Let’s get this straight: BI solutions have to grow with their requirements. The architectural solutions shown in T-shirt sizes illustrate how this growth path can look in concrete terms. The DWH solution is built, so to speak, from top to bottom – we start with the pure information product and then build step by step up to the complete data warehouse architecture. The various architectural approaches can also be positioned in Ronald Damhof’s quadrant model: A new BI solution is often created in the fourth quadrant, where business users work exploratively with data and create the first versions of information products. If these prove successful, it is of particular importance to systematize and standardize their approach. At first, a data mart serves as a guarantor for a language used by various information products. Data decoupling from the source systems also allows further scaling of the development work. Finally, a data warehouse can be added to the previous levels to permanently merge data from different sources and, if required, make them permanently and historically available.

Organizations should aim to institutionalize the growth process of a BI solution. Business users can’t wait for every new data source to be integrated across multiple layers before it’s made available for reporting. On the other hand, individual solutions must be continuously systematized, gradually placed on a stable data foundation, and operated properly. The architecture approaches shown in T-shirt sizes provide some hints as to what this institutionalization could look like.

This article was first published in TDWI’s BI-SPEKTRUM 3/2019

Summer News 2019

It’s been quiet here. No new blog post since end of 2017. Let me share with you what happend so far and what’s coming next.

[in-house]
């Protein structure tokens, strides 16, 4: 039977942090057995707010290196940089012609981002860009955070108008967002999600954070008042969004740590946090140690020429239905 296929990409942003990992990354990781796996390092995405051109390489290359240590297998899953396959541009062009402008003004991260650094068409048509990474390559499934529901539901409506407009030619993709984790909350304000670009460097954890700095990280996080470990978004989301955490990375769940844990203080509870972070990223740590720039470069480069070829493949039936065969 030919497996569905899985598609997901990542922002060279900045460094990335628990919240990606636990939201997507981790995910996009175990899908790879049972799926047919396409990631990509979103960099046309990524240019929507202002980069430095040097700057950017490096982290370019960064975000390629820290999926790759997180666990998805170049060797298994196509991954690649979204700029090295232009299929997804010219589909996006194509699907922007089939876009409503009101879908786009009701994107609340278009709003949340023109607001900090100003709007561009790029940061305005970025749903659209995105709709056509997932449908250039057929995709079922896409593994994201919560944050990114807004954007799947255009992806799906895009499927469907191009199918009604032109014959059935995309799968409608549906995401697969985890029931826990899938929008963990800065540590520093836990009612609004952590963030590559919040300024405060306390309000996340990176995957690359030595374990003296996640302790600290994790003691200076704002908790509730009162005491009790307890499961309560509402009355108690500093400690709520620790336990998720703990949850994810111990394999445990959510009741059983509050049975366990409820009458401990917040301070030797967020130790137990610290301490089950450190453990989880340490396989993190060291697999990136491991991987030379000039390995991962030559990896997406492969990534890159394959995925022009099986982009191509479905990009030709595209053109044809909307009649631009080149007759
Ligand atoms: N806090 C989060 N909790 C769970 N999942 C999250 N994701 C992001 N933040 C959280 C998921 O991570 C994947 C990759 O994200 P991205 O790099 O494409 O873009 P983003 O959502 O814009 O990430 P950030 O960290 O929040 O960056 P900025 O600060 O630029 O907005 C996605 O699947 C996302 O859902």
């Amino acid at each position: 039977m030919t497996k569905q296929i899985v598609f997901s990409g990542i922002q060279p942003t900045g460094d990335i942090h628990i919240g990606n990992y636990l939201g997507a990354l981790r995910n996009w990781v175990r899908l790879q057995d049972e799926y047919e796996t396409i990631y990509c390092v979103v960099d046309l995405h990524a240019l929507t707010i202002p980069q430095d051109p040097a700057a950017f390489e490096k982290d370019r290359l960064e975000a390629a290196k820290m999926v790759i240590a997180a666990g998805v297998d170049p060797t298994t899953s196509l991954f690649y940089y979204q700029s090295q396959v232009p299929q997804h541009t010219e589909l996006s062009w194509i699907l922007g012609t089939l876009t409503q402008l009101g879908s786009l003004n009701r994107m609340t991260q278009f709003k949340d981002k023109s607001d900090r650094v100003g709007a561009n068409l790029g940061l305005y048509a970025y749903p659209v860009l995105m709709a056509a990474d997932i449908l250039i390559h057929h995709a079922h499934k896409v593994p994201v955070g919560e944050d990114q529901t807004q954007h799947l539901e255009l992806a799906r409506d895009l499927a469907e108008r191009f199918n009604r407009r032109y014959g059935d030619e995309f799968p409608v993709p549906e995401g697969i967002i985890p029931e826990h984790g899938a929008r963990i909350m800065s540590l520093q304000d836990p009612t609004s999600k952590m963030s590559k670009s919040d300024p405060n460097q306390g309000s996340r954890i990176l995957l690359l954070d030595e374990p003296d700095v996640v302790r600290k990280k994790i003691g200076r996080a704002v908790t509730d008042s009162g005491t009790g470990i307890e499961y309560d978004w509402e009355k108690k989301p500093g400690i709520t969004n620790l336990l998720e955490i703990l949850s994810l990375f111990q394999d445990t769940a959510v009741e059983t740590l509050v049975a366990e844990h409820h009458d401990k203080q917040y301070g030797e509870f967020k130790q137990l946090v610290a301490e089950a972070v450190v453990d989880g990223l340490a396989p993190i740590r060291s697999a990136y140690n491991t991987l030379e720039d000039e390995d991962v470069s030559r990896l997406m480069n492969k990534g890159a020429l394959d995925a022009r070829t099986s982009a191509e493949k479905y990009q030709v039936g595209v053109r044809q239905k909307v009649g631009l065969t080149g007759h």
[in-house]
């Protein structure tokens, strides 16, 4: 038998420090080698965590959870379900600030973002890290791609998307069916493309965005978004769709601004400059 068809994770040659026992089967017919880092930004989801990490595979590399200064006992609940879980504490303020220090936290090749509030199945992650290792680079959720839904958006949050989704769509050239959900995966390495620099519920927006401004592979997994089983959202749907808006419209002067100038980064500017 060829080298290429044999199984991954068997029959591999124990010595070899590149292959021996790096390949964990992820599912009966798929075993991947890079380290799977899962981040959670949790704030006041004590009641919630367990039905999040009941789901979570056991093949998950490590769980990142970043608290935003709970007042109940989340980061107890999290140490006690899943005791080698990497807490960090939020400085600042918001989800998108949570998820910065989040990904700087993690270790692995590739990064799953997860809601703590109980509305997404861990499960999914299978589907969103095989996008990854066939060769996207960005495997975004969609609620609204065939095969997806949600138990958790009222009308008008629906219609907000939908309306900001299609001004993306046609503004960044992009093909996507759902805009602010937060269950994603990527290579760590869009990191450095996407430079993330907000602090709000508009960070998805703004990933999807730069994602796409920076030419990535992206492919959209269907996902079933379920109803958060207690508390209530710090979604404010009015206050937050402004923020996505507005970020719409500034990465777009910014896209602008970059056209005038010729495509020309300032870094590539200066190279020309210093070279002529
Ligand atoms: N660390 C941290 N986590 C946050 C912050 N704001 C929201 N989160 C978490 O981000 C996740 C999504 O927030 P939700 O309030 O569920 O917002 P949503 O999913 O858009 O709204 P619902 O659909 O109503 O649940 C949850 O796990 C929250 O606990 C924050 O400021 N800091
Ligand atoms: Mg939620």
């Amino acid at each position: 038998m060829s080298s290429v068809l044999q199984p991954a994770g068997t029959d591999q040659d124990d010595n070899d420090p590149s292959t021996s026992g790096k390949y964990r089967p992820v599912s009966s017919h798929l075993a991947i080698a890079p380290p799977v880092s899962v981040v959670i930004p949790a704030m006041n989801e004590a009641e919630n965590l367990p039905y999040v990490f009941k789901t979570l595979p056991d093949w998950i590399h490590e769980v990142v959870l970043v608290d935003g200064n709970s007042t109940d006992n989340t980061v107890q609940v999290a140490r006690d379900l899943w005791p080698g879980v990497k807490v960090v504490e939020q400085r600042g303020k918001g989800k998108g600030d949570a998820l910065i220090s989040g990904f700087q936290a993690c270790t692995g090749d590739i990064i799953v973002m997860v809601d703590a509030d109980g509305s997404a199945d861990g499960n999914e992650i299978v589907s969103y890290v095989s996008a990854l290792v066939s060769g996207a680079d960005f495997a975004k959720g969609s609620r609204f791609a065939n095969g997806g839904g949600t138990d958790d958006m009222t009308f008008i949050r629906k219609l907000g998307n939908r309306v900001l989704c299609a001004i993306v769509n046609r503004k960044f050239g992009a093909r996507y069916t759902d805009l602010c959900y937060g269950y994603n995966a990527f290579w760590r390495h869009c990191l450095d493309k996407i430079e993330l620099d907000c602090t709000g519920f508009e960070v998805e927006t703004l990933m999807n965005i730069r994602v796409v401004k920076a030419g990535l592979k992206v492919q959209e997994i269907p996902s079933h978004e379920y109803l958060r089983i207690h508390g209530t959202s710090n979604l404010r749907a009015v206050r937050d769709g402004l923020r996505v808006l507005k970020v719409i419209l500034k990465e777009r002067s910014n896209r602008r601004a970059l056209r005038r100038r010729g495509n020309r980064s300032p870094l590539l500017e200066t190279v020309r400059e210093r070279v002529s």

One of the reasons I had no time for blogging were my various customer projects. Whereas SAP BusinessObjects was my world till 2017, in 2018 I definitely moved into the Microsoft BI world more and more. I had the pleasure to work with much of the cool stuff around Power BI, SSAS Tabular, SSRS and various Azure services. Besides that I further pushed WhereScape data warehouse automation in our customer projects.

2018 was an intensive year in my company IT-Logix too. I had to jump in as an ad interim COO last summer and run operations for eight months – besides my role as the Chief Knowledge Officer and my regular project work. In April 2019 I finally could handover all my management activites and stepped back from the executive committee after more than ten years. On the other hand I was elected into the board of directors. This new role goes along much better with my continued interest in exciting projects, developing new fields of businesses and sharing knowledge with the community.

Community is key – my concern in 2019 is to invest in the next generation of BI and analytics folks. Therefore I’m investing myself into building up the Swiss branch of TDWI Young Guns. The Young Guns community serves as a networking platform between students, young professionals and more experienced people – all sharing a common interest in data and what you can do with it. After a successful first barcamp back in May there are some promising upcoming events you shoudn’t miss if you’re around Switzerland in September and October. Subscribe to the Young Guns mailing list or join us on LinkedIn to learn more about the details.

I also continued my conceptual work with an updated version of my requirments framework IBIREF including practical guidance of how to write and slice BI specific user stories. In addition, I worked on a new model around different (or better: growing) tshirt sizes for your BI architecture. The basic concept will be published in TDWI’s BI-SPEKTRUM by end of August – you’ll find a copy here too. So stay tuned.

19.07.01. Event MAKE BI ITX (390)
A glimpse at my presentation about T-Shirt Sizes for your BI architecture

Covering the same topic, I had the pleasure to give a keynote together with Ronald Damhof during the MAKE BI confernence beginning of July. I’ll give a similar presentation during BOAK and TDWI Schweiz confernce this autumn, unfortunately without Ronald. In addition, I’ll share some of my (disciplined) agile project experience during DADay 2019, a virtual conference organised by the Disciplined Agile Consortium.

Finally I have many ideas for further blog posts. Bear with me that I’ll find some time to write them down.